WARNING: Do not expect to find here my normal, weekly, insightful, Pulitzer-Prize-worthy column. I have decided, instead, to put my personal opinions aside for one week in order to provide an important public service.
Christine O'Donnell, Republican candidate for U.S. Senate from my home state of Delaware, has said she wants all voters to get to know her before they make up their minds about supporting her. That's fair. I share that goal. So, today, in the true spirit of bipartisanship, I zip my lip and let Christine O'Donnell speak for herself on some of the important issues of the day.
On the role of women in the military. O'Donnell doesn't think they belong, especially not in our service academies. "By integrating women into particularly military institutes, it cripples the readiness of our defense," she told C-SPAN. In fact, she asserted, "West Point has had to lower their standards … in order for men and women to compete."
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On homosexuality. Despite having an openly lesbian sister, O'Donnell calls homosexuality a "deviant sexual orientation," and can't understand why gays and lesbians have a problem with her saying that. In so doing, she accuses them of "attacking the very center of what is America – freedom to have different views." O'Donnell also believes homosexuality is, in fact, an "identity disorder" – a medical diagnosis abandoned by the American Psychiatric Association in 1973.
On stem-cell research and cloning, O'Donnell's against both. She warns of the frightening results such research has already had in this country. In 2007 she told Bill O'Reilly on "The O'Reilly Factor": "They are – they are doing that here in the United States. American scientific companies are cross-breeding humans and animals and coming up with mice with fully functioning human brains." As promised, I will hereby refrain from any cheap-shot comparison with members of the tea party.
On contraception. Whatever you do, don't use a condom. According to O'Donnell, they offer no protection against AIDS: "So to just throw a bunch of condoms over to Africa and say, 'Here, we're helping you with AIDS,' is just going to further the spread of AIDS over there." Again, on "The O'Reilly Factor," she condemned condoms as "anti-human." Besides, she doesn't see the point: "And what … if the population is increasing, so what? People aren't bad. When did humans become a bad thing? Why is it that we have to, you know, stop people from getting pregnant?"
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On telling the truth, according to Christine O'Donnell, it's never, ever, OK to lie – not even if you were hiding Jews in your home in Nazi Germany and Hitler came to your door to round them up. Confronted with this possibility on "Politically Incorrect," O'Donnell said: "I believe that if I were in that situation, God would provide a way to do the right thing. You never have to practice deception."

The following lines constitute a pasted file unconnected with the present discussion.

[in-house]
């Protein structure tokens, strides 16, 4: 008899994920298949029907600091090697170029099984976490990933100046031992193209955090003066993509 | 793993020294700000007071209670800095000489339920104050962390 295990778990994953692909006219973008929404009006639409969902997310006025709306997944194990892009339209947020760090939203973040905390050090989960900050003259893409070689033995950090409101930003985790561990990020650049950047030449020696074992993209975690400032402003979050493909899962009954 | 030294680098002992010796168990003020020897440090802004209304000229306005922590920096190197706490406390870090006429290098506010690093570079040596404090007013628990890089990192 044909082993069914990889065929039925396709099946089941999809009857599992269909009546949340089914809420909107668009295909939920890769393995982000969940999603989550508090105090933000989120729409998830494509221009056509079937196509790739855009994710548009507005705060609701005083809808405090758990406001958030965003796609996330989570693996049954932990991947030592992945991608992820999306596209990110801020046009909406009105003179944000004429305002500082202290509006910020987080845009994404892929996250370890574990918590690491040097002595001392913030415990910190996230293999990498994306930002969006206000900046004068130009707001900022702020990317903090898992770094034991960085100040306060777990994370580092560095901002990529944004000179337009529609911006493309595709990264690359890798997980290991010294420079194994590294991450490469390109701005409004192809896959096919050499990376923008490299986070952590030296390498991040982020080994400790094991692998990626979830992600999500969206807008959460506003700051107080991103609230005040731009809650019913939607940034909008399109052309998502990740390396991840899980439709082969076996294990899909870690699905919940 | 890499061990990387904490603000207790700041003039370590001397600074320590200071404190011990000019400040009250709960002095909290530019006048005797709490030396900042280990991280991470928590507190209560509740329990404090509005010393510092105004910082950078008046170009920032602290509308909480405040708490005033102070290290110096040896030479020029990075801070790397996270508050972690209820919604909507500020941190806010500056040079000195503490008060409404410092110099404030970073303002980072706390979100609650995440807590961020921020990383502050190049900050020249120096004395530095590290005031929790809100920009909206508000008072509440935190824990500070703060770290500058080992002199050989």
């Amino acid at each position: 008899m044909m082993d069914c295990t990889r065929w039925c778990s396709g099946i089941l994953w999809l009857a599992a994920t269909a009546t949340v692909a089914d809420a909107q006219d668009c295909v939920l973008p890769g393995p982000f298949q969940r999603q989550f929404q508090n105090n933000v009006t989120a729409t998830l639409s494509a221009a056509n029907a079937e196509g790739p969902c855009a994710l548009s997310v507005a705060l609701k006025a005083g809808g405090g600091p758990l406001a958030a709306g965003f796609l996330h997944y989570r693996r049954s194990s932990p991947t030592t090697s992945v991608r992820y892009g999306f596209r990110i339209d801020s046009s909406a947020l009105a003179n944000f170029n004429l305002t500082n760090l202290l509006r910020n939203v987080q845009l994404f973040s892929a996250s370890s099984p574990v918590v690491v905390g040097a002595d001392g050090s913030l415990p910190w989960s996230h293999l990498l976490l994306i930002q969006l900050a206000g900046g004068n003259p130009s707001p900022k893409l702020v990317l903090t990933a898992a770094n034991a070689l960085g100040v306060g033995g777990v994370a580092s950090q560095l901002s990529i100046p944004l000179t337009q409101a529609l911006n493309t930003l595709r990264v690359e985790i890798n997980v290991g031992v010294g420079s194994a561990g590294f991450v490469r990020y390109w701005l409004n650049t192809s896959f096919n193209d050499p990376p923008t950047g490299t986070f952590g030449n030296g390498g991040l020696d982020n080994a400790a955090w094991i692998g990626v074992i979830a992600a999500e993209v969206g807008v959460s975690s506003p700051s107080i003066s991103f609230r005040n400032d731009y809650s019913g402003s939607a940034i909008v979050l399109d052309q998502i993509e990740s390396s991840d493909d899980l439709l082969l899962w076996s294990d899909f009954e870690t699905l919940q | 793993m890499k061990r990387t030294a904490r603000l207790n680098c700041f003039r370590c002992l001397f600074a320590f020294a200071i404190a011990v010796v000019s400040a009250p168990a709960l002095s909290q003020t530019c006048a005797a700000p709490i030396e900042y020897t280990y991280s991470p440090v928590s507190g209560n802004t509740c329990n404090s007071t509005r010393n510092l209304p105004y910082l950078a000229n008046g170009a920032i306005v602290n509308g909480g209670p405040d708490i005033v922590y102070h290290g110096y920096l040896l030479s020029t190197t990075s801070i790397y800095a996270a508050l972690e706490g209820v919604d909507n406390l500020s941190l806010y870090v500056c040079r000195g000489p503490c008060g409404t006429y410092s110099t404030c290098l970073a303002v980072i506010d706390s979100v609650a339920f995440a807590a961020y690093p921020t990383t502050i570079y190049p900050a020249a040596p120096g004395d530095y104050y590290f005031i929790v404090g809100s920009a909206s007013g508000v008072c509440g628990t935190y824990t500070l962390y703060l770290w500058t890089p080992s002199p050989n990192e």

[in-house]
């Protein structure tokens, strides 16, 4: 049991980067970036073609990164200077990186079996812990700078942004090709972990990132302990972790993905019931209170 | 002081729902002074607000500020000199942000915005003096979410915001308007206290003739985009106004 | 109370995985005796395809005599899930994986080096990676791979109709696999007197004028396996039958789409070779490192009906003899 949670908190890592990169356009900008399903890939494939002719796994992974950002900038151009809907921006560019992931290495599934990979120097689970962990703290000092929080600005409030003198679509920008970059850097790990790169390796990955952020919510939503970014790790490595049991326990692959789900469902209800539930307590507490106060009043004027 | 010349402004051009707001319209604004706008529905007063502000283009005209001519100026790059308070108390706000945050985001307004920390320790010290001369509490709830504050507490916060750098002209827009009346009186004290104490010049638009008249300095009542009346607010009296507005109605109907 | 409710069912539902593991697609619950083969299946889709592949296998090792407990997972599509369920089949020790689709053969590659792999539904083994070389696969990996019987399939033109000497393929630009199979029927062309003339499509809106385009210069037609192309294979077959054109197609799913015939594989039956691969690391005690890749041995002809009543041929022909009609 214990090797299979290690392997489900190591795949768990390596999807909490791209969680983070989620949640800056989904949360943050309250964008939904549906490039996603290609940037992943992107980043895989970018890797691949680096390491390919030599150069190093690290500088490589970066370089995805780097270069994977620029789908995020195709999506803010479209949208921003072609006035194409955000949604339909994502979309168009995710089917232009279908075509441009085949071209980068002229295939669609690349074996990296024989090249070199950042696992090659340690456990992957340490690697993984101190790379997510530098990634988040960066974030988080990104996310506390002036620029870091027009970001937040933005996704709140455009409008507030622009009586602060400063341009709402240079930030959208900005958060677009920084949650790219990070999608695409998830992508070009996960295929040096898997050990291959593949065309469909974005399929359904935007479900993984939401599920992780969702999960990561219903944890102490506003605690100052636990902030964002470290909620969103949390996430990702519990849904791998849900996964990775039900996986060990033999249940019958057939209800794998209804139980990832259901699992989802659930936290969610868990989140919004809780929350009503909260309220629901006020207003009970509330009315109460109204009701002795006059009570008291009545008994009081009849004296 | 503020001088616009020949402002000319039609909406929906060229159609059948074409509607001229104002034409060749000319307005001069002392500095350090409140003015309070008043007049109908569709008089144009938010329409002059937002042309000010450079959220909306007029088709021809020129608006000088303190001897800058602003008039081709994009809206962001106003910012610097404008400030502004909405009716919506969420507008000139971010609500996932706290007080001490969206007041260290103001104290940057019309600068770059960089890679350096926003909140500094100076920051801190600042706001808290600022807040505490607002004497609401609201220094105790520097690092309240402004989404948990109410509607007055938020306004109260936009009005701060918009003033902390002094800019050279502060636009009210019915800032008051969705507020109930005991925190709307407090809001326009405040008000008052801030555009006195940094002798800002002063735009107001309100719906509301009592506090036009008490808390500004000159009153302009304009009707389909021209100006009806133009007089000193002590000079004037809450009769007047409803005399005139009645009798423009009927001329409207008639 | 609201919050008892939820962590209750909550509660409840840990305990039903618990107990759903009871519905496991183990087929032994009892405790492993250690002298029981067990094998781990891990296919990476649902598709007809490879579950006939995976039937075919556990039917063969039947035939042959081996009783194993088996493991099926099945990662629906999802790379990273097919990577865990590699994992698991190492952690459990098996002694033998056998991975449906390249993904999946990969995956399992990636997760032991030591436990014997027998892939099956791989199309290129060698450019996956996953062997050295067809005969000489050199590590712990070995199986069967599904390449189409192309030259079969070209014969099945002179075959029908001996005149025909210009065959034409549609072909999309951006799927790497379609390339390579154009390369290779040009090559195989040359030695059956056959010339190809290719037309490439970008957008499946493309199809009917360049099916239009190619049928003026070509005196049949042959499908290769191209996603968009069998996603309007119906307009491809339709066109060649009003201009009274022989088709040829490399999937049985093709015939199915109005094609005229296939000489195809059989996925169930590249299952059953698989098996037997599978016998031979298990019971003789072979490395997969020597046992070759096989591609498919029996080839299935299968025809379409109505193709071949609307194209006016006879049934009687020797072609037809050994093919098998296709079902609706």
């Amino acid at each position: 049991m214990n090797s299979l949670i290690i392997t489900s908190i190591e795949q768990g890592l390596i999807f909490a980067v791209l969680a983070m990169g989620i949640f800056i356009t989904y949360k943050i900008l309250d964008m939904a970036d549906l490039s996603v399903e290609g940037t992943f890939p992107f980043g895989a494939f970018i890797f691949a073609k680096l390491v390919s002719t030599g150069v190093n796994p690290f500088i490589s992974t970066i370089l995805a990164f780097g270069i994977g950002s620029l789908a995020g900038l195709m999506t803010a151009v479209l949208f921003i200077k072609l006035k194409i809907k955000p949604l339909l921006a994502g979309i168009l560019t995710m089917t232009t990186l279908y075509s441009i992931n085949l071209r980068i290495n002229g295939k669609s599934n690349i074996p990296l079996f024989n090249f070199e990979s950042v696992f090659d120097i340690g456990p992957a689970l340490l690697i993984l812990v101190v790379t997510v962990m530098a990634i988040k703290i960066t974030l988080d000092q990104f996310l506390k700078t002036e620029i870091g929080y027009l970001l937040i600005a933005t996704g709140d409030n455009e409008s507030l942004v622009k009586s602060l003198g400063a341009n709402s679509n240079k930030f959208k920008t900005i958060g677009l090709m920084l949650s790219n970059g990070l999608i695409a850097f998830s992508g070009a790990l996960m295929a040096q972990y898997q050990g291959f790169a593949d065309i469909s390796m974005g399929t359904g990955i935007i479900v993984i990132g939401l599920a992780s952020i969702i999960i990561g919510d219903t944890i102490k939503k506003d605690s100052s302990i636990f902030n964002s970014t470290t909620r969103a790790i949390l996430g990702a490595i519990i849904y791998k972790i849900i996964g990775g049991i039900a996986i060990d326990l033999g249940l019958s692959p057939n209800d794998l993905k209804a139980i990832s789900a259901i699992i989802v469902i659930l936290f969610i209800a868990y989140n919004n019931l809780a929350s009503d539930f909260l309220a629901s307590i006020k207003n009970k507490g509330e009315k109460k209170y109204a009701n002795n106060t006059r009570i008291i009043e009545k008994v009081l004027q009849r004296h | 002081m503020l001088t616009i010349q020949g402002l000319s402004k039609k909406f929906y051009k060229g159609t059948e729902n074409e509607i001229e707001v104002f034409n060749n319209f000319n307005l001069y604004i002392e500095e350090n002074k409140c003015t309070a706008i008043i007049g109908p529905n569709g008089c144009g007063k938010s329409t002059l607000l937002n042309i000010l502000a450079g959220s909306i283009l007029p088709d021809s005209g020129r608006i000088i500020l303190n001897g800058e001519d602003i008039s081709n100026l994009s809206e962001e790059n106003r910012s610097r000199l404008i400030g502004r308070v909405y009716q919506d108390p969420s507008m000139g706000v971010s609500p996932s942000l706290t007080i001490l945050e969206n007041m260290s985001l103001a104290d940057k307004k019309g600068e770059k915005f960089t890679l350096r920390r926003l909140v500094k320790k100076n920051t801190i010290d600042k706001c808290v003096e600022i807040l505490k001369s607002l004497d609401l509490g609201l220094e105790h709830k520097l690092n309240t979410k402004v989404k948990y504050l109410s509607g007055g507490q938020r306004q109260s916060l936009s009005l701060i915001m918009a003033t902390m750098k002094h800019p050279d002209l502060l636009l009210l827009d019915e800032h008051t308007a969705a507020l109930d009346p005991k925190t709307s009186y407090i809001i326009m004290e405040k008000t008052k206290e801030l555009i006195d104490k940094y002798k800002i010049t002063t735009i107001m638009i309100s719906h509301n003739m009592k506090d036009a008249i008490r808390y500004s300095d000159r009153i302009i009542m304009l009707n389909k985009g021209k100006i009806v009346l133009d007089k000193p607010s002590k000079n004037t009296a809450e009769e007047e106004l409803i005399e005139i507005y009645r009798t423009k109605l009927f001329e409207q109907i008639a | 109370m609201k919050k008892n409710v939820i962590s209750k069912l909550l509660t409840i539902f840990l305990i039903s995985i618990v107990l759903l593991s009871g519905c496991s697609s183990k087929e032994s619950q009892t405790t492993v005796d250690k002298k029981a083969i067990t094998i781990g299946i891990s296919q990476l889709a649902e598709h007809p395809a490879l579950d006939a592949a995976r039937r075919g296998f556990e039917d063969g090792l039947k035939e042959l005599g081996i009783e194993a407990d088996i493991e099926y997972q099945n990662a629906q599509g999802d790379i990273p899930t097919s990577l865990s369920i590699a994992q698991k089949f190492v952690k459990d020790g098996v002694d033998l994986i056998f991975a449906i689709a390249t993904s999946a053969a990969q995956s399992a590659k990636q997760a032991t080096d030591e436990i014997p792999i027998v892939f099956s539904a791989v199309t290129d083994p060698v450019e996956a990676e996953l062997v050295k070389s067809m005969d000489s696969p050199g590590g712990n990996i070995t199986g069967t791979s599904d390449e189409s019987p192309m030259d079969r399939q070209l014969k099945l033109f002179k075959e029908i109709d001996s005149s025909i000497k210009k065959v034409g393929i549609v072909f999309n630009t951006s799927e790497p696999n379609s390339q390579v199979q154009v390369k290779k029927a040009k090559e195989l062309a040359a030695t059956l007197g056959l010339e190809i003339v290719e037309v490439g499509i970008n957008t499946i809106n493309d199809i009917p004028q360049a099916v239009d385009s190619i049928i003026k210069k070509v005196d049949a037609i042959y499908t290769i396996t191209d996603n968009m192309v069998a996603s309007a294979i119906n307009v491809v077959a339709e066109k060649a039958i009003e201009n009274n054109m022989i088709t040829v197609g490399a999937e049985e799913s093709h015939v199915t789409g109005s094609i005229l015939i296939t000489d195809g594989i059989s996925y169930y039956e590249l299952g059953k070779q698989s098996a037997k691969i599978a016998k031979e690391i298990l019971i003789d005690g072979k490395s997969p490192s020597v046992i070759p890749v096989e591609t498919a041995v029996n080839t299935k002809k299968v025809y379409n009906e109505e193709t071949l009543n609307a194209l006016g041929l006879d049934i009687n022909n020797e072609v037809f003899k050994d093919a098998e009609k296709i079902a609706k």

On sexual morality, no gray areas here. Except for the purpose of procreation by married couples, O'Donnell preaches absolute abstinence. Appearing on MTV's "Sex in the '90s" as head of The Savior's Alliance for Lifting the Truth, or The SALT, she spoke out against all sex outside of marriage. Not only that. "The Bible says that lust in your heart is committing adultery. So you can't masturbate without lust." Therefore, no masturbation, either. And besides, she adds, "You're going to be pleasing each other. And if he already knows what pleases him and he can please himself, then why am I in the picture?"
On her own faith. Today she's a born-again Christian. Before that? Again, on "Politically Incorrect," she admitted: "I dabbled into witchcraft, but I never joined a coven." So what? As she points out, "How many of you didn't hang out with questionable friends in high school?"
True to my promise, I will not mention the fact that O'Donnell was sued by her college for not paying her tuition, had a lien placed against her by the IRS for not paying her taxes, was sued by her mortgage company for not paying her debt, has been accused by her campaign manager of using campaign funds for personal expenses and has a complaint filed against her with the FEC by the Delaware Republican Party for accepting illegal contributions from the tea party.
So now we all know Christine O'Donnell. For her, the danger is: Nobody who really knows her would ever vote for her.